their flags, And the whole sea plunged and fell on the shot-shatter'd navy
of Spain, And the little “Revenge” herself went down by the island crags, To be lost evermore in the main.
THE RIDER OF THE BLACK HORSE
It was the 7th of October, 1777. Horatio Gates stood before his tent, gazing steadfastly upon the two armies now arrayed in order of battle. It was a clear, bracing day, mellow with the richness of autumn. The sky was cloudless, the foliage of the wood scarce tinged with purple and gold, the buckwheat in yonder fields frostened into snowy ripeness. But the tread of legions shook the ground, from every bush shot the glimmer of the rifle barrel, on every hillside blazed the sharpened bayonet. Gates was sad and thoughtful, as he watched the evolutions of the two armies. But all at once a smoke arose, a thunder shook the ground and a chorus of shouts and groans yelled along the darkened air. The play of death had begun. The two flags, this of the stars, that of the red cross, tossed amid the smoke of battle, while the sky was clouded with leaden folds, and the earth throbbed with the pulsations of a mighty heart.
Suddenly, Gates and his officers were startled. Along the height on which they stood came a rider on a black horse, rushing towards the distant battle. There was something in the appearance of this horse and his rider that struck them with surprise. Look! he draws his sword, the sharp blade quivers through the air, he points to the distant battle and lo! he is gone; gone through those clouds, while his shout echoes over the plains. Wherever the fight is thickest, there through intervals of cannon-smoke you may see riding madly forward that strange soldier, mounted on his steed black as death. Look at him, as with face red with British blood he waves his sword and shouts to his legions. Now you may see him fighting in that cannon’s glare, and the next moment he is away off yonder, leading the forlorn hope up that steep cliff. Is it not a magnificent sight, to see that strange soldier and that noble black horse dashing, like a meteor, down the long columns of battle?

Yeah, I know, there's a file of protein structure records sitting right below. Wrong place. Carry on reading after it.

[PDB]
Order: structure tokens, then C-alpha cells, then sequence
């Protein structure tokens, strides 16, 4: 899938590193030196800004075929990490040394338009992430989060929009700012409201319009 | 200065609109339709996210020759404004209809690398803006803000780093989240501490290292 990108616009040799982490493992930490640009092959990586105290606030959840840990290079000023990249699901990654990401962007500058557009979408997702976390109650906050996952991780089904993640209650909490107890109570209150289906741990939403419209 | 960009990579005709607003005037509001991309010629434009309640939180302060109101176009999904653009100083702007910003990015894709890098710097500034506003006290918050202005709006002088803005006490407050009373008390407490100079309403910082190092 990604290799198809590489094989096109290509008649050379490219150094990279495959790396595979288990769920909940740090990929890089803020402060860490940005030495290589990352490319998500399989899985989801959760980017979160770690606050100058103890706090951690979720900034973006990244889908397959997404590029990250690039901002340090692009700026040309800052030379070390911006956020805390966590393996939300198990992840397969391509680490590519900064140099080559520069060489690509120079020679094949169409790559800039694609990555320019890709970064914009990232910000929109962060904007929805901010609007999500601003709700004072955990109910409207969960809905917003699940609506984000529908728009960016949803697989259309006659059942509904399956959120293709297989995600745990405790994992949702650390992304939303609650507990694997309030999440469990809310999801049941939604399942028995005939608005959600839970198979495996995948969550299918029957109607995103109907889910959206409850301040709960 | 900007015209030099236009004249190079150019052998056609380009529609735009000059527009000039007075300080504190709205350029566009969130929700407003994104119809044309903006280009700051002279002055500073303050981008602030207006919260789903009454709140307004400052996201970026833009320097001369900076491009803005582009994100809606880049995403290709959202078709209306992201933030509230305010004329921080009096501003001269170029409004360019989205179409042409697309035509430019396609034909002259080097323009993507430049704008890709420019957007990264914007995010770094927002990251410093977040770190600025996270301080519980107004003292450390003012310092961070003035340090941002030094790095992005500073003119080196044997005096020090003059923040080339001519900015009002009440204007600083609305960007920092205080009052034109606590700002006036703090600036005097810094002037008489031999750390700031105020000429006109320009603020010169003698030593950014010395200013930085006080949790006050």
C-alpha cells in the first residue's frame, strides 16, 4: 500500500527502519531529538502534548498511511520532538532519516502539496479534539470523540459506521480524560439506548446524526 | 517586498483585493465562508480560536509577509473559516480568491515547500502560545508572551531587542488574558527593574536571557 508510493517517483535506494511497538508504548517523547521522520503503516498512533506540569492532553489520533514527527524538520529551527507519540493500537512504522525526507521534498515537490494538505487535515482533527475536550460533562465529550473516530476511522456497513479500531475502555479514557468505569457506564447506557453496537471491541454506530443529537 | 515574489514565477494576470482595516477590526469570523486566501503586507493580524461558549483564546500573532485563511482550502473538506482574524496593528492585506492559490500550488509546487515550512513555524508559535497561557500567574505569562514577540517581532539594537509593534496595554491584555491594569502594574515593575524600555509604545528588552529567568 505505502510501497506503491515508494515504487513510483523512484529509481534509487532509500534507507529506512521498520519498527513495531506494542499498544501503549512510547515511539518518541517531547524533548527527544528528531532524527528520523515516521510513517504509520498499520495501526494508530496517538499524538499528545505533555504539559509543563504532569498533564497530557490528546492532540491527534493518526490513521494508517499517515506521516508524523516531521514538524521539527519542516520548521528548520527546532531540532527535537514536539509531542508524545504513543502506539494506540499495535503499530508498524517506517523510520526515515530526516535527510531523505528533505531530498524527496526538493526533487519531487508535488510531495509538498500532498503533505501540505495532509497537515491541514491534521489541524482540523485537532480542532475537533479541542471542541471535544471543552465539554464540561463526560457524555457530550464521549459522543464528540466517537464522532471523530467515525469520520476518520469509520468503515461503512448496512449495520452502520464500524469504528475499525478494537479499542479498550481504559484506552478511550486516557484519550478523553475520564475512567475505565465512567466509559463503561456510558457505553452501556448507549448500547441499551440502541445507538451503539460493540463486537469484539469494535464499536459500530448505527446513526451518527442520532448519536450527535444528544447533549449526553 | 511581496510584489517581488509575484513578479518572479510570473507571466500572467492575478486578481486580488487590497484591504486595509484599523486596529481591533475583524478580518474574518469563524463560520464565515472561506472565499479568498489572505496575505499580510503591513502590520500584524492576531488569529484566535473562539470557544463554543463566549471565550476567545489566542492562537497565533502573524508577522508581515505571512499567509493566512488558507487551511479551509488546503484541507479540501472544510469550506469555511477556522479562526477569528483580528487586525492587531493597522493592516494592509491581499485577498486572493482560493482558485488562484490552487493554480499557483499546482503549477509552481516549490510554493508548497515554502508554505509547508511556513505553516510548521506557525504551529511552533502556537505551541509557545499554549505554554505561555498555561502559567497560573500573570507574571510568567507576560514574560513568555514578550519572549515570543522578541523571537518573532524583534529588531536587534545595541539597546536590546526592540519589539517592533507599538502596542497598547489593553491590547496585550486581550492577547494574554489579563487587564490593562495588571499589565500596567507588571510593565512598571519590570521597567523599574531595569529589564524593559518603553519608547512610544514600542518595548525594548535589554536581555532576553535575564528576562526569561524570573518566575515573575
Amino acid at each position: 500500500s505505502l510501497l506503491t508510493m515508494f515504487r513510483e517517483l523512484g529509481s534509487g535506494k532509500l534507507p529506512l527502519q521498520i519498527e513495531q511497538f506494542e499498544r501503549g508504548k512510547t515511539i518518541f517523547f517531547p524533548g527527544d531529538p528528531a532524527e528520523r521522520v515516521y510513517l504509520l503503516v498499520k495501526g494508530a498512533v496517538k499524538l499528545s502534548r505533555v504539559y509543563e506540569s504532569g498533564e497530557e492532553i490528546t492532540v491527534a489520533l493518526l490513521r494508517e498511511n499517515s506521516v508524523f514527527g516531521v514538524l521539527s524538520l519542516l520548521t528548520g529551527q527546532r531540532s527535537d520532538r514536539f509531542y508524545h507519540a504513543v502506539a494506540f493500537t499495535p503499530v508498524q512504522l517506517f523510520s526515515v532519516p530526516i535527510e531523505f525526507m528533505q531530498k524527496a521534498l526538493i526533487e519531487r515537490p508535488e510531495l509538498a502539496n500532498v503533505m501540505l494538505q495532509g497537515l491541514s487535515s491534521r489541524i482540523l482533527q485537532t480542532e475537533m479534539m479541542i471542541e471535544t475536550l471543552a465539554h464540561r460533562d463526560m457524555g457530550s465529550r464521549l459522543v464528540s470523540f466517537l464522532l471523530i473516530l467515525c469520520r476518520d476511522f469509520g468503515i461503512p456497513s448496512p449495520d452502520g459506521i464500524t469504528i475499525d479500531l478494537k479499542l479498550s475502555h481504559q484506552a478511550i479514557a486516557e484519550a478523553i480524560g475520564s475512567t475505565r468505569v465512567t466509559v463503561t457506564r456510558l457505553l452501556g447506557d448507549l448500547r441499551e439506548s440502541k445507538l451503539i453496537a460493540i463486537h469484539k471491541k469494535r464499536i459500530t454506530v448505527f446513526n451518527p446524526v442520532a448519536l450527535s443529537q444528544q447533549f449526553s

Let us look for a moment into those dense war-clouds. Over this thick hedge bursts a band of American militiamen, their rude farmer-coats stained with blood, while scattering their arms by the way, they flee before that company of redcoat hirelings, who come rushing forward, their solid front of bayonets gleaming in the battle light. At this moment of their flight, a horse comes crashing over the plains. The unknown rider reins his steed back on his haunches, right in the path of a broad-shouldered militiaman. “Now, cowards! advance another step and I'll strike you to the heart !” shouts the unknown, extending a pistol in either hand. “What! are you